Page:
If the car stalls in reverse, then probably your fuel pump is going bad and not delivering fuel as expected.
When the in-tank fuel pump’s strainer gets clogged, it either won’t allow fuel to pass across it or ends up dislodging the fuel into the fuel pump thereby damaging the impeller blades of the fuel pump leading to insufficient fuel pressure and discharge and hence the car stalls in reverse unless it is replaced with a new fuel pump.
Article you may like to read “Car Won’t Start After Fuel Pump Replacement? All You Need To Know!“
Clogged fuel injectors
The fuel injectors come at the receiving end of the fuel system circuit. After the clogged fuel pump strainer and the fuel filter, it is the fuel injector that gets affected because of the foreign matters.
The clogged fuel injector won’t atomize the gas effectively and instead would just dribble inside the piston cylinders and causes an improper mixture of air and fuel which causes the car to stall in reverse.
Malfunctioning ignition system
The ignition system as we know gives the high-energy spark required to ignite the air-fuel mixture for the combustion process.
If your car’s engine misfires and hesitates lately before causing this stalling problem? If the answer is yes, then you have all reasons to diagnose the ignition system.
But if one of the parts like the spark plug or ignition coil pack or the coil pug wires goes bad then it would affect the combustion process negatively causing the car to stall when put in reverse mode.
Faulty idle control valve
The IACV (idle air control valve) is a tiny valve usually operated by a stepper motor that is controlled by the vehicle ECM (Electronic control module).
This IACV helps in maintaining the idle engine speed by bypassing the throttle butterfly valve to control the airflow.
But due to the location of IACV, the dust, dirt, or oily substances get accumulated inside the IACV which hinders the valve from smoothly controlling the airflow and causes the car to stall in reverse.
It is advised not to touch the adjusting screws on the IACV otherwise you would change the air-fuel ratio.
Bad TPS sensor
If the car stalls in reverse, you may need to check the TPS (throttle position sensor) to confirm whether it is performing as intended.
The TPS is a device located on the throttle body to sense the throttling input coming from the car driver and send this feedback to the vehicle ECM to adjust the air-fuel mixture depending upon the driver input to reduce or increase the speed of your car.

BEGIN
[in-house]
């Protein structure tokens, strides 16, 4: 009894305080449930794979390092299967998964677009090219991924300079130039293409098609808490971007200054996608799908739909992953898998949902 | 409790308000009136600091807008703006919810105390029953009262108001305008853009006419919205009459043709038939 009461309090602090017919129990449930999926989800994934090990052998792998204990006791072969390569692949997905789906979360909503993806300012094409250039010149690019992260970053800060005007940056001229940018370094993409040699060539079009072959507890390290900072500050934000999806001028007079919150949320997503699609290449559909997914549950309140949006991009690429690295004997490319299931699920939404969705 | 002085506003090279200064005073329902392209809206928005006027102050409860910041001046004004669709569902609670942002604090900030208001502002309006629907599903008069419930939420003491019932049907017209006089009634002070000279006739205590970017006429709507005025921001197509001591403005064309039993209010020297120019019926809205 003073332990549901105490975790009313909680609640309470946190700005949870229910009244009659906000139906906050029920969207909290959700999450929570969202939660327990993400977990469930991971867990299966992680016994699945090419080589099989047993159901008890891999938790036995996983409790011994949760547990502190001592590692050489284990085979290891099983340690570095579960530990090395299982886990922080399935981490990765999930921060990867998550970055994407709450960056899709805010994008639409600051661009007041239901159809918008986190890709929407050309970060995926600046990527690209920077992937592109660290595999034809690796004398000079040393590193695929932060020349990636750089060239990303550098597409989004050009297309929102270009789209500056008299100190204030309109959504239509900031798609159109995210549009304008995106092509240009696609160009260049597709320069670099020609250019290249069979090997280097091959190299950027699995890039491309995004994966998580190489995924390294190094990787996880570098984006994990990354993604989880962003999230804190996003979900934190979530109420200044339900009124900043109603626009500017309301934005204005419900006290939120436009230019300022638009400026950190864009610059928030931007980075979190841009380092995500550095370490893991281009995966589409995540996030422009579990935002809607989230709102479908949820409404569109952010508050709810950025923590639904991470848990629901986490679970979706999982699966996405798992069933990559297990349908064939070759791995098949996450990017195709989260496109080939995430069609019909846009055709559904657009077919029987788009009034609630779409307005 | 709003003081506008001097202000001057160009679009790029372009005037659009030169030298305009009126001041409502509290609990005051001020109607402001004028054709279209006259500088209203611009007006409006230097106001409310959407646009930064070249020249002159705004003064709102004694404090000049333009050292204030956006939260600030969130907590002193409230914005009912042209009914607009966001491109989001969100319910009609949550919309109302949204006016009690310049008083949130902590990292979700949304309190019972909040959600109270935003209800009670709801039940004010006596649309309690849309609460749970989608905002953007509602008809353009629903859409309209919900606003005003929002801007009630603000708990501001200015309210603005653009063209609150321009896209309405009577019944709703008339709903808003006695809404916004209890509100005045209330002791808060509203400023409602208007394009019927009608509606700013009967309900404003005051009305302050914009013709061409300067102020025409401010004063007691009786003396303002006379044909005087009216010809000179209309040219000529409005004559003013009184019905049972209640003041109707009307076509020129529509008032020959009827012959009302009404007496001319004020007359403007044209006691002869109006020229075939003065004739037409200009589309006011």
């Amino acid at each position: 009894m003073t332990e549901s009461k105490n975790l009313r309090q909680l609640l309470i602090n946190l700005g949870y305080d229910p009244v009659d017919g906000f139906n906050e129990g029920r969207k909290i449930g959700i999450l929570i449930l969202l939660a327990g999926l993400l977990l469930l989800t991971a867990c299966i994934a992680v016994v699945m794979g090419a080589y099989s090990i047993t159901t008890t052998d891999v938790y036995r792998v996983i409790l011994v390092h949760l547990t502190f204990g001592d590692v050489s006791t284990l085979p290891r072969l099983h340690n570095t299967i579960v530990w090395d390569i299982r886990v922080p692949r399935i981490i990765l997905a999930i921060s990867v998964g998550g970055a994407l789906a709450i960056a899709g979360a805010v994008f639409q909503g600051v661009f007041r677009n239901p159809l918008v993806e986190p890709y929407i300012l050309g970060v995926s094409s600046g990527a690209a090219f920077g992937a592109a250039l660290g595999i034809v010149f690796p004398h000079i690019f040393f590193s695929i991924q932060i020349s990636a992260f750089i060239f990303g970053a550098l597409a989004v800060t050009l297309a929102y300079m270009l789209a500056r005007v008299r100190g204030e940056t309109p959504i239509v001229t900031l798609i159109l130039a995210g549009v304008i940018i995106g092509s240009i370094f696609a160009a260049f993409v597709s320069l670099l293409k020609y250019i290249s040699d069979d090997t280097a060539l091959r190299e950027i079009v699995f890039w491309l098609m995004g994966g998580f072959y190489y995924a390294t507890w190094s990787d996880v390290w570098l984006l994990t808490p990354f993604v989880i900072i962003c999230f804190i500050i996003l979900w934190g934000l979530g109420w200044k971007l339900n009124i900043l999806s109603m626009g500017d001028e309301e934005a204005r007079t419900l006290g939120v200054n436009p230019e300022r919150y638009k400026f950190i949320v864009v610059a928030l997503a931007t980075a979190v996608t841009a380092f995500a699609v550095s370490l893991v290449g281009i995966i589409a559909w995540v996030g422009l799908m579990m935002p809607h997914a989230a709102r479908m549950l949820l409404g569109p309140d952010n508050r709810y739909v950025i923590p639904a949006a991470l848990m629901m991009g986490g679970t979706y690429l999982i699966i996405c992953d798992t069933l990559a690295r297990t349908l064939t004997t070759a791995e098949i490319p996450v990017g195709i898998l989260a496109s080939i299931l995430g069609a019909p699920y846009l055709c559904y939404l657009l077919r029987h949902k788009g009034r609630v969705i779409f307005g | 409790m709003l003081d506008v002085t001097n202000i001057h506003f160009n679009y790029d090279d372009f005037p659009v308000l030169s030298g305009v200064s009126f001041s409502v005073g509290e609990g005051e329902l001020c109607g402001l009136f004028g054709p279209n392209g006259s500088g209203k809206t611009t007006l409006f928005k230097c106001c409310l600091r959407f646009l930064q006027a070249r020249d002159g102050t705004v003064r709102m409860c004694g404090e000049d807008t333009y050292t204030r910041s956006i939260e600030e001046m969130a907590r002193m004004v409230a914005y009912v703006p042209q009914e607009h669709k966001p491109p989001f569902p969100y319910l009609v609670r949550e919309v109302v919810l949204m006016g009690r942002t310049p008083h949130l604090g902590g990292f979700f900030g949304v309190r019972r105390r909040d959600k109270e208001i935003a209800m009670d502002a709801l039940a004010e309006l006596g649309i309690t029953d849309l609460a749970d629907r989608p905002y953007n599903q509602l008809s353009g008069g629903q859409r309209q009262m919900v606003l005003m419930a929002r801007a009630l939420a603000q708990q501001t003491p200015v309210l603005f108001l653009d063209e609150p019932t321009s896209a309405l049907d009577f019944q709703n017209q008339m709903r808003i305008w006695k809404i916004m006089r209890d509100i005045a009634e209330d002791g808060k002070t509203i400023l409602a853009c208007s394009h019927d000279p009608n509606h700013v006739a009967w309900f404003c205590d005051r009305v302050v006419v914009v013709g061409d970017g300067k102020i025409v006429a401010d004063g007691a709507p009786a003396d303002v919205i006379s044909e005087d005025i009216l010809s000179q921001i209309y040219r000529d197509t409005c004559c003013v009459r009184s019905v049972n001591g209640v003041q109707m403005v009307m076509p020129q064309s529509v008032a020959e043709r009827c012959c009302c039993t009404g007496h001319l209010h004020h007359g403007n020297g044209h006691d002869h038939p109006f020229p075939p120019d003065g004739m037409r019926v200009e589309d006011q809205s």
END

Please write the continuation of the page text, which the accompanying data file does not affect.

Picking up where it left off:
In case of the engine idle or starting condition, if the TPS goes bad, it would send wrong data, as if you are giving throttle input to the ECM.
This causes the ECM not to activate the IACV which is needed in the case of idle condition and causes the car to stall in reverse unless the bad TPS sensor is replaced with a new one.
Faulty O2 sensors
The O2 sensors are the one that senses the oxygen in the exhaust gases and give feedback to the ECM whether the engine is running rich or lean.
But if the O2 sensors are found to be faulty then it would cause the ECM to wrongly interpret the air-fuel ratio of the fuel getting burnt in the combustion chamber and this would stall your car in reverse unless the faulty O2 sensors are replaced with a new one.
You may try cleaning the oxygen sensor with cleaners and confirm if it helps to fix the issue.
Bad earthing connections
The corrosion of the terminals may cause poor earth connection at various points of the vehicle and causes various trouble codes preventing the car from starting and even if it starts the car would stall after a while.
Check your car for poor earth connection either on the transmission housing or between the earth lead and chassis earth point and clean the earth points if required and erase the trouble codes.
If the car stalls in reverse, it is necessary to diagnose the systems which are responsible to keep the wheels rolling like an air intake, fuel, and the spark or transmission system.
If you genuinely follow the above diagnostic approach one after the other, it would help in finding the source of the problem.
If your vehicle is enabled with the OBD tool, then you may use an OBD scanner to check the car trouble codes which may indicate possible problems in air, fuel, or ignition system or even the transmission shift solenoid.
Instead of checking the various systems one after the other, the OBD feature saves a lot of effort and time to pinpoint the source of the issue.